5 Replies Latest reply: Jan 25, 2011 8:24 AM by ericleahy - CCNP, CCDP, CCNA SEC RSS

    IP directed-broadcast command?

    ericleahy - CCNP, CCDP, CCNA SEC

      Hey all,


      Just need a little clarity on the interface command "ip directed-broadcast" command. Am I right in thinking that when this command is enabled on a router interface, it will accept an IP broadcast packet and forward it out another interface in a layer 2 broadcast frame??


      Just a little mixed up on this one, thanks guys




        • 1. Re: IP directed-broadcast command?

          Hi Eric,


          Directed broadcast, as opposed to all 1s broadcast (  or link local broadcast, is a broadcast directed to a specific subnet only. For instance a broadcast sent to the IP address is a broadcast to that particular subnet Since it can be exploited for Smurf attacks (DoS), ip directed broadcast is disabled by default in the 12.x IOS versions.


          There're some applications such as WoL, backups or other management tasks, for which directed broadcasts are enabled, but with an ACL defining the source & destination of the directed broadcast.


          If you're part of say subnet & an upstream router had subnet attached to it, you'll send a directed broadcast to the address & the router will relay it to the destination subnet. The packets will be routed like any other packets until it hits the destination router, which will send the broadcast from the interface which has the destination network directly attached to it.



          • 2. Re: IP directed-broadcast command?
            ericleahy - CCNP, CCDP, CCNA SEC

            Hey Addy,


            Thanks for the reply. It makes more sense now. I was just confussed in how it was discribed in the Cisco press DESGN 640-863 book. It had said the follwoing,


            On Cisco routers, the ip directed-broadcast interface command controls what the last router in
            the path, the one connected to the destination subnet, does with a directed broadcast packet. If
            ip directed-broadcast is enabled on the interface, the router changes the directed broadcast to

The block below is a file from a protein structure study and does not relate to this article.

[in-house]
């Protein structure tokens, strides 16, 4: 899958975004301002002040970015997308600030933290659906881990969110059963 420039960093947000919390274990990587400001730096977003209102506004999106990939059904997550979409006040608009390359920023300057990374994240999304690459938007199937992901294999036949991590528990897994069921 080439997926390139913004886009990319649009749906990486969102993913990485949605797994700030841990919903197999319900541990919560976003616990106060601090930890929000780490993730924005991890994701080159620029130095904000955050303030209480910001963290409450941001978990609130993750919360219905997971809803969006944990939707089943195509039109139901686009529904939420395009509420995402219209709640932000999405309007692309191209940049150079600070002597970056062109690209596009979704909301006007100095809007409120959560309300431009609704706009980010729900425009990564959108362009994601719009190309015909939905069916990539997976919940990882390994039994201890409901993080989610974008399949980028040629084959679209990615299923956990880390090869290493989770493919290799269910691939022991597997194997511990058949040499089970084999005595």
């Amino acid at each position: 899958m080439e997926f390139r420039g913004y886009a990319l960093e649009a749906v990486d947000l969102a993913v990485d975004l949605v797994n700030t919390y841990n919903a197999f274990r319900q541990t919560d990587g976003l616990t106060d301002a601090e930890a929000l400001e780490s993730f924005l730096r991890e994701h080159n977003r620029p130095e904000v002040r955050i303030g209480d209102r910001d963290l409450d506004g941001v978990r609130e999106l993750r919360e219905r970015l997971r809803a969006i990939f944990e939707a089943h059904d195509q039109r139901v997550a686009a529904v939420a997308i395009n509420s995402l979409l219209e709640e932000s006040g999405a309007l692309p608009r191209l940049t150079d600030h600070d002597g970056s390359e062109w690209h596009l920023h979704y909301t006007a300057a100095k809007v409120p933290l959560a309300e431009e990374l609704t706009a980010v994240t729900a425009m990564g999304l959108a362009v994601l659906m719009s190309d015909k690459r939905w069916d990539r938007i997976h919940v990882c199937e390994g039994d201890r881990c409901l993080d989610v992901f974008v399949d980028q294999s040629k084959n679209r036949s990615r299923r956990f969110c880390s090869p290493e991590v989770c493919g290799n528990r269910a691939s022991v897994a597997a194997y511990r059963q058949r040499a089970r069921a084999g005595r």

a broadcast and sends the packet, encapsulated in a Layer 2 broadcast frame, onto the subnet.
            However, if the no ip directed-broadcast command is configured on the interface, directed
            broadcasts destined for the subnet to which that interface is attached are dropped.

            Where it says the packet is encapsulated in a Layer 2 broadcast frame and then sent onto the subnet.


            Thanks for the reply



            • 3. Re: IP directed-broadcast command?

              Eric, makes sense to me.  Packets get wrapped with a layer 2 header when sent out on L2 media regardless.  In this case they mean it's wrapped and sent with a destination MAC of all-hosts. 

              • 4. Re: IP directed-broadcast command?

                Hi Eric,


                I think that description is pretty accurate though.  I ran into IP directed broadcast a few years back when we wanted to start sending Wake On Lan packets across subnets.  A wake on lan packet is really just a layer 2 broadcast to tell the machines to power up.  Well, because it is a layer 2 broadcast, you have to be in the same subnet as the machine that you want to wake up.


                Well, with an IP directed broadcast, I can encapsulate that layer 2 broadcast into a layer 3 packet, send it to the intended IP subnets and then when it reaches its destination, the router will stip the IP information and reveal the broadcast Layer 2 frame.


                For all of the security issues there are with IP directed broadcast, there are good things too.  So, what I do is I enable IP directed broadcast, but protect it with an ACL so that only certain machines can send the IP directed broadcast.

                • 5. Re: IP directed-broadcast command?
                  ericleahy - CCNP, CCDP, CCNA SEC

                  Ok getting it now (I think). I was just looking at it as been just a layer 3 (IP) broadcast. But once it go's onto another ethernet segment it is sent as a layer 2 broadcast?? But keeping its layer 3 subnet address, with it broadcast address?? I have never used this before so forgive me if I am going around in circles here . But Jareds example has shown me a use for it..


                  Thanks guys